The University of Utah began a celebration of Italy’s greatest opera composer, Giuseppe Verdi, in November 2011.
Back then, the School of Music and the Department of Languages and Literature celebrated the 1861 unification of the modern Italian Republic with a 150th-anniversary concert featuring works of Verdi, who also was one of unification’s foremost advocates.
Friday and Saturday, the University Lyric Opera Ensemble and Utah Philharmonia will present Verdi’s final and most innovative opera, "Falstaff." The opera is considered complex, even for professional companies, so it is an especially ambitious undertaking for a college program.
With two performances by different casts, the production showcases just how far the U.’s opera program has evolved, said Robert Breault, the university’s director of opera. "Three or four years ago, we wouldn’t have been able to do this."
The production also is noteworthy for the professionals who have stepped in to help.
• Steven Condy, an internationally acclaimed Falstaff, will perform alongside the students.
• Michael Scarola, who has served on the directing staffs of the Metropolitan Opera and New York City Opera, is co-director.
• Utah Opera is helping with props, hair and makeup design, set design, costumes and staff.
The inclusion of the professionals ensures that the production will be top quality.
"This is a big boy’s opera," said Scarola, who has collaborated with Lyric Opera Ensemble on productions such as Monteverdi’s "The Coronation of Poppea." "Very few colleges attempt this. … This is not a typical college piece."
Condy, who has performed with opera companies throughout North America and recently made his European opera debut, will perform the title role of Falstaff, a character who can only be described as a fat drunken knight. Condy, director of Opera Workshop at Cairn University, performed the role with Utah Opera two years ago.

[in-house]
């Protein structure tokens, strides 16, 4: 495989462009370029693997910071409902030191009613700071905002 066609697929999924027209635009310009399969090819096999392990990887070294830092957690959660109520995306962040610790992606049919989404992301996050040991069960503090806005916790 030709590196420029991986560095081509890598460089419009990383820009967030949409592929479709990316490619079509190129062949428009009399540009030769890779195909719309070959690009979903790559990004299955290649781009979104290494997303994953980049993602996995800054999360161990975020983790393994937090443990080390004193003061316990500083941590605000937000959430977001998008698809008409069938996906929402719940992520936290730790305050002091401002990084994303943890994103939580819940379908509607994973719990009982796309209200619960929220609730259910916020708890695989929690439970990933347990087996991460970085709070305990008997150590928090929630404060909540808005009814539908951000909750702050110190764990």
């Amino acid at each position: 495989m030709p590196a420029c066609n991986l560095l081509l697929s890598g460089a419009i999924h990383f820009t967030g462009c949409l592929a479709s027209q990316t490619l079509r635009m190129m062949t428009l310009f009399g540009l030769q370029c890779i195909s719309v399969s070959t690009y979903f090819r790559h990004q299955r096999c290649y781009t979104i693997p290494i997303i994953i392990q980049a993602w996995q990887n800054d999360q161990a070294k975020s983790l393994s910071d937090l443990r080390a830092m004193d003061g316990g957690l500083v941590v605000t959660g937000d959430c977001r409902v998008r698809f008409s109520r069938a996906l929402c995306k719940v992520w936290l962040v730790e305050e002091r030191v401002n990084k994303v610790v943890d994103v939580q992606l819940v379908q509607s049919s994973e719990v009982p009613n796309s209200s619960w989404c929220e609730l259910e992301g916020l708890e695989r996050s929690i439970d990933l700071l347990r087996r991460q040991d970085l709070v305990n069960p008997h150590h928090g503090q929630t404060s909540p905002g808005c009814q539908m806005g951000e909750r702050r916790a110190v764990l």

During a recent visit to the set, Condy raved about the U. production and capabilities of the students, who primarily hail from the school’s graduate programs.
"They are very advanced to be able to undertake this piece," he said. "It is very much an ensemble piece, which is great for students, as well as very challenging."
Condy said Shakespeare’s rich characters give the opera complexity and depth. He noted that Verdi was nearly 80 when he wrote the opera, more than a half-century after his first opera.
And it isn’t just the singers who hail "Falstaff" as a milestone of opera. Conductor Arturo Toscanini, upon hearing "Falstaff" for the first time, sent Verdi a short but ecstatic note: "Grazie. Grazie. Grazie."
The students in the U. program come from Utah as well as the East Coast and the Midwest, drawn by the ascending reputation of the program.
When Breault arrived at the U. in 1992, the Lyric Opera Ensemble was a nine-member class. Today, it has grown into a top-tier auditioned group of 35 to 40 singers, assisted by experienced veterans such as Jeffrey Price, music director for the Lyric Opera, and Robert Baldwin, music director of the Salt Lake Symphony.
"We do not have to apologize for this production," Scarola said. "We won’t have to say, ‘That was good — for a college production.’ "
A knight at the operaNext Page >
Copyright 2014 The Salt Lake Tribune. All rights reserved. This material may not be published, broadcast, rewritten or redistributed.